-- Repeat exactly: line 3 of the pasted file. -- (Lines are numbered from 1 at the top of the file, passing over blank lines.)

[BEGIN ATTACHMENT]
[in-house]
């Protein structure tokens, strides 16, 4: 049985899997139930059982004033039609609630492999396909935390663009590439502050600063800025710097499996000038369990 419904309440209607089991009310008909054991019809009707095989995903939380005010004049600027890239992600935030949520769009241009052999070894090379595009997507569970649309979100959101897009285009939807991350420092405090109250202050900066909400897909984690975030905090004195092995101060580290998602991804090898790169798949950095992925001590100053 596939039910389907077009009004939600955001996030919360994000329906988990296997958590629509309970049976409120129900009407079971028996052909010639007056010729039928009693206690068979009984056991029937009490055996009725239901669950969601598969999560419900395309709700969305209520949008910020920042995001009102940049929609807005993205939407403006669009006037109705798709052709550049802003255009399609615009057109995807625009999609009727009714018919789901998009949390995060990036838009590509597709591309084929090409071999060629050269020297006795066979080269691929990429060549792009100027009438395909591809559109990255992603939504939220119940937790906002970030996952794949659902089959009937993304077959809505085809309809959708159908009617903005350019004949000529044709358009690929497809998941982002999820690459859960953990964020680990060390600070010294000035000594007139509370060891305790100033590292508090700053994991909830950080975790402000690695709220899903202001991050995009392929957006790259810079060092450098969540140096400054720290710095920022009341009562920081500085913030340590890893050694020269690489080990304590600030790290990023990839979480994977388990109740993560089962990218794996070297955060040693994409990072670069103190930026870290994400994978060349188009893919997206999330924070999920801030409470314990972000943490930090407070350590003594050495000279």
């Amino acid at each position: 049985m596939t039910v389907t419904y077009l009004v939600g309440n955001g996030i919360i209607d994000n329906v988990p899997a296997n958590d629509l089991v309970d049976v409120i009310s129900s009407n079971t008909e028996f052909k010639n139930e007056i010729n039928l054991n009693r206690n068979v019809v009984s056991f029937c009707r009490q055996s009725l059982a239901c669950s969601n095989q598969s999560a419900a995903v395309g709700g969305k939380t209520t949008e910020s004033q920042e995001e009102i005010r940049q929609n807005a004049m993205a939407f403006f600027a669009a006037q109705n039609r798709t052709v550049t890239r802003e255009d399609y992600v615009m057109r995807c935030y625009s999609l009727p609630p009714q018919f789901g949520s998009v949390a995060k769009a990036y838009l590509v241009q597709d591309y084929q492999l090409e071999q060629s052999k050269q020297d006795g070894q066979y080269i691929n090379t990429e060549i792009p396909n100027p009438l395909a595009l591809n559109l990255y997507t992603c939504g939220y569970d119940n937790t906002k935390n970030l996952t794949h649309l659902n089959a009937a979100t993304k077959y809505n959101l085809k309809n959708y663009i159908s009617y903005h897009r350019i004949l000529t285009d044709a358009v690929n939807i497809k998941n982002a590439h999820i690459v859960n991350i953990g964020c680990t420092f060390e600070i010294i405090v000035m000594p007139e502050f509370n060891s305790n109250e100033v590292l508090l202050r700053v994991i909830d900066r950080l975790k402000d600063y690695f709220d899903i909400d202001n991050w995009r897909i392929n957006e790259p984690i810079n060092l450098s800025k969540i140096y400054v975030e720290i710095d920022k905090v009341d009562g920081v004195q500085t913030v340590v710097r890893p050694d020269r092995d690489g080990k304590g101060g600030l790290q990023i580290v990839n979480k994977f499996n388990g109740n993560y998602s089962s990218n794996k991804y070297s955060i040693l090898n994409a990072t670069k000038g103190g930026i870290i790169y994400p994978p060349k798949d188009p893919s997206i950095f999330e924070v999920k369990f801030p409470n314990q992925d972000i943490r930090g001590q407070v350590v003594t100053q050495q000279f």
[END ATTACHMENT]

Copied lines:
């Amino acid at each position: 049985m596939t039910v389907t419904y077009l009004v939600g309440n955001g996030i919360i209607d994000n329906v988990p899997a296997n958590d629509l089991v309970d049976v409120i009310s129900s009407n079971t008909e028996f052909k010639n139930e007056i010729n039928l054991n009693r206690n068979v019809v009984s056991f029937c009707r009490q055996s009725l059982a239901c669950s969601n095989q598969s999560a419900a995903v395309g709700g969305k939380t209520t949008e910020s004033q920042e995001e009102i005010r940049q929609n807005a004049m993205a939407f403006f600027a669009a006037q109705n039609r798709t052709v550049t890239r802003e255009d399609y992600v615009m057109r995807c935030y625009s999609l009727p609630p009714q018919f789901g949520s998009v949390a995060k769009a990036y838009l590509v241009q597709d591309y084929q492999l090409e071999q060629s052999k050269q020297d006795g070894q066979y080269i691929n090379t990429e060549i792009p396909n100027p009438l395909a595009l591809n559109l990255y997507t992603c939504g939220y569970d119940n937790t906002k935390n970030l996952t794949h649309l659902n089959a009937a979100t993304k077959y809505n959101l085809k309809n959708y663009i159908s009617y903005h897009r350019i004949l000529t285009d044709a358009v690929n939807i497809k998941n982002a590439h999820i690459v859960n991350i953990g964020c680990t420092f060390e600070i010294i405090v000035m000594p007139e502050f509370n060891s305790n109250e100033v590292l508090l202050r700053v994991i909830d900066r950080l975790k402000d600063y690695f709220d899903i909400d202001n991050w995009r897909i392929n957006e790259p984690i810079n060092l450098s800025k969540i140096y400054v975030e720290i710095d920022k905090v009341d009562g920081v004195q500085t913030v340590v710097r890893p050694d020269r092995d690489g080990k304590g101060g600030l790290q990023i580290v990839n979480k994977f499996n388990g109740n993560y998602s089962s990218n794996k991804y070297s955060i040693l090898n994409a990072t670069k000038g103190g930026i870290i790169y994400p994978p060349k798949d188009p893919s997206i950095f999330e924070v999920k369990f801030p409470n314990q992925d972000i943490r930090g001590q407070v350590v003594t100053q050495q000279f």